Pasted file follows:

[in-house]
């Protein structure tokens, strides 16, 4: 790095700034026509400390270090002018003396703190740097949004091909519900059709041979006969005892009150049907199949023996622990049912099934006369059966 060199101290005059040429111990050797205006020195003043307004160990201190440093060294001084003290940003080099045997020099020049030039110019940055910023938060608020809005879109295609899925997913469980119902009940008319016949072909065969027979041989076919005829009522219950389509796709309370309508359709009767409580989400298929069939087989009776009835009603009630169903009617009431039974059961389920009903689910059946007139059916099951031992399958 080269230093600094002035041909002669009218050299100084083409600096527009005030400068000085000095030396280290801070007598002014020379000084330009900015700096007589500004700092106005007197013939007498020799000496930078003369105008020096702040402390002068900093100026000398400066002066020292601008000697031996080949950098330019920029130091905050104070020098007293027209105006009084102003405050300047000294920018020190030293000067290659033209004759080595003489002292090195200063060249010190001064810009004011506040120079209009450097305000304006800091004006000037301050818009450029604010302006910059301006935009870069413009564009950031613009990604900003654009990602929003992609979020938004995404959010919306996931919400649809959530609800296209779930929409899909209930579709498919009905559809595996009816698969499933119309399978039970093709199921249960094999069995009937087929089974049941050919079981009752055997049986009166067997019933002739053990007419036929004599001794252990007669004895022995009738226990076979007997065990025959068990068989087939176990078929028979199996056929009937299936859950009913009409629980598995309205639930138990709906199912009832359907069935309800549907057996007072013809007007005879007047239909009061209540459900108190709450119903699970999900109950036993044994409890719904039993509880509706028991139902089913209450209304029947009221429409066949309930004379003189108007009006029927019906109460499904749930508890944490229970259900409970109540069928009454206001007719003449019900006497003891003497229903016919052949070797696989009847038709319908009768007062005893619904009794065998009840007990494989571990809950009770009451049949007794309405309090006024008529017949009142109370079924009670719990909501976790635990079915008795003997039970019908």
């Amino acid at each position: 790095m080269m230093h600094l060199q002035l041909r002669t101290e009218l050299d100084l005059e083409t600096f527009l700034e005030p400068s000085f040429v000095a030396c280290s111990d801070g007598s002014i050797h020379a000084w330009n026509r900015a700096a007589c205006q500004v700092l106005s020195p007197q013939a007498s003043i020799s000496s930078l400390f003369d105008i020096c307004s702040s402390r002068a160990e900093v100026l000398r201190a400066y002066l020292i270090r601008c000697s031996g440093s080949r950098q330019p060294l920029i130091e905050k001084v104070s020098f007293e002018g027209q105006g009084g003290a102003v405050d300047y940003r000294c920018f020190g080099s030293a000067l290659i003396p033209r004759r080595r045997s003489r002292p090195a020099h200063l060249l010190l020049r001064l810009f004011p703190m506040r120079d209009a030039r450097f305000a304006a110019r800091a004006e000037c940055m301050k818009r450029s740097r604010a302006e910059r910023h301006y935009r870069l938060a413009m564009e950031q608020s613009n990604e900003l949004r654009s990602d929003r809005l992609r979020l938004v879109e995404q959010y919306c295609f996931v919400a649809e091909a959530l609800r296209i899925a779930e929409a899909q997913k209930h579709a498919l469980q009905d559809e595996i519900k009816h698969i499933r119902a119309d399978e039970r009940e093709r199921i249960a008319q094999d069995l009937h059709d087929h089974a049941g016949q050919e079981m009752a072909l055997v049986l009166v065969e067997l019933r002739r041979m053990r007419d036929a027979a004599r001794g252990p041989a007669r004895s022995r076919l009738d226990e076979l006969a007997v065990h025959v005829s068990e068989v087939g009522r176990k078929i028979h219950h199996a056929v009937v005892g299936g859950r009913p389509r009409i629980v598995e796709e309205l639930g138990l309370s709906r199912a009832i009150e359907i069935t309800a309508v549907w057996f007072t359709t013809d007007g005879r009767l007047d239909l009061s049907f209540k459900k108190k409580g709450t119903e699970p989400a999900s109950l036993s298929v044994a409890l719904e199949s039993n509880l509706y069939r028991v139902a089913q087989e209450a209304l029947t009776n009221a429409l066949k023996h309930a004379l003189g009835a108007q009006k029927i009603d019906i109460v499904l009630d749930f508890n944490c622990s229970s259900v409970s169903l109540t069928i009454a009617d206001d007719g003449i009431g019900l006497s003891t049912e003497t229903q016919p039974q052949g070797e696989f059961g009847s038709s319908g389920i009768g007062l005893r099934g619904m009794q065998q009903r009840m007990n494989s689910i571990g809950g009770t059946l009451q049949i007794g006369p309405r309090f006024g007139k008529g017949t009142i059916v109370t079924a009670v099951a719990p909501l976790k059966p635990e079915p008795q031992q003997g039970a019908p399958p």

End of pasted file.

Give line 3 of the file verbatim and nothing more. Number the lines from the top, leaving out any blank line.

């Amino acid at each position: 790095m080269m230093h600094l060199q002035l041909r002669t101290e009218l050299d100084l005059e083409t600096f527009l700034e005030p400068s000085f040429v000095a030396c280290s111990d801070g007598s002014i050797h020379a000084w330009n026509r900015a700096a007589c205006q500004v700092l106005s020195p007197q013939a007498s003043i020799s000496s930078l400390f003369d105008i020096c307004s702040s402390r002068a160990e900093v100026l000398r201190a400066y002066l020292i270090r601008c000697s031996g440093s080949r950098q330019p060294l920029i130091e905050k001084v104070s020098f007293e002018g027209q105006g009084g003290a102003v405050d300047y940003r000294c920018f020190g080099s030293a000067l290659i003396p033209r004759r080595r045997s003489r002292p090195a020099h200063l060249l010190l020049r001064l810009f004011p703190m506040r120079d209009a030039r450097f305000a304006a110019r800091a004006e000037c940055m301050k818009r450029s740097r604010a302006e910059r910023h301006y935009r870069l938060a413009m564009e950031q608020s613009n990604e900003l949004r654009s990602d929003r809005l992609r979020l938004v879109e995404q959010y919306c295609f996931v919400a649809e091909a959530l609800r296209i899925a779930e929409a899909q997913k209930h579709a498919l469980q009905d559809e595996i519900k009816h698969i499933r119902a119309d399978e039970r009940e093709r199921i249960a008319q094999d069995l009937h059709d087929h089974a049941g016949q050919e079981m009752a072909l055997v049986l009166v065969e067997l019933r002739r041979m053990r007419d036929a027979a004599r001794g252990p041989a007669r004895s022995r076919l009738d226990e076979l006969a007997v065990h025959v005829s068990e068989v087939g009522r176990k078929i028979h219950h199996a056929v009937v005892g299936g859950r009913p389509r009409i629980v598995e796709e309205l639930g138990l309370s709906r199912a009832i009150e359907i069935t309800a309508v549907w057996f007072t359709t013809d007007g005879r009767l007047d239909l009061s049907f209540k459900k108190k409580g709450t119903e699970p989400a999900s109950l036993s298929v044994a409890l719904e199949s039993n509880l509706y069939r028991v139902a089913q087989e209450a209304l029947t009776n009221a429409l066949k023996h309930a004379l003189g009835a108007q009006k029927i009603d019906i109460v499904l009630d749930f508890n944490c622990s229970s259900v409970s169903l109540t069928i009454a009617d206001d007719g003449i009431g019900l006497s003891t049912e003497t229903q016919p039974q052949g070797e696989f059961g009847s038709s319908g389920i009768g007062l005893r099934g619904m009794q065998q009903r009840m007990n494989s689910i571990g809950g009770t059946l009451q049949i007794g006369p309405r309090f006024g007139k008529g017949t009142i059916v109370t079924a009670v099951a719990p909501l976790k059966p635990e079915p008795q031992q003997g039970a019908p399958p």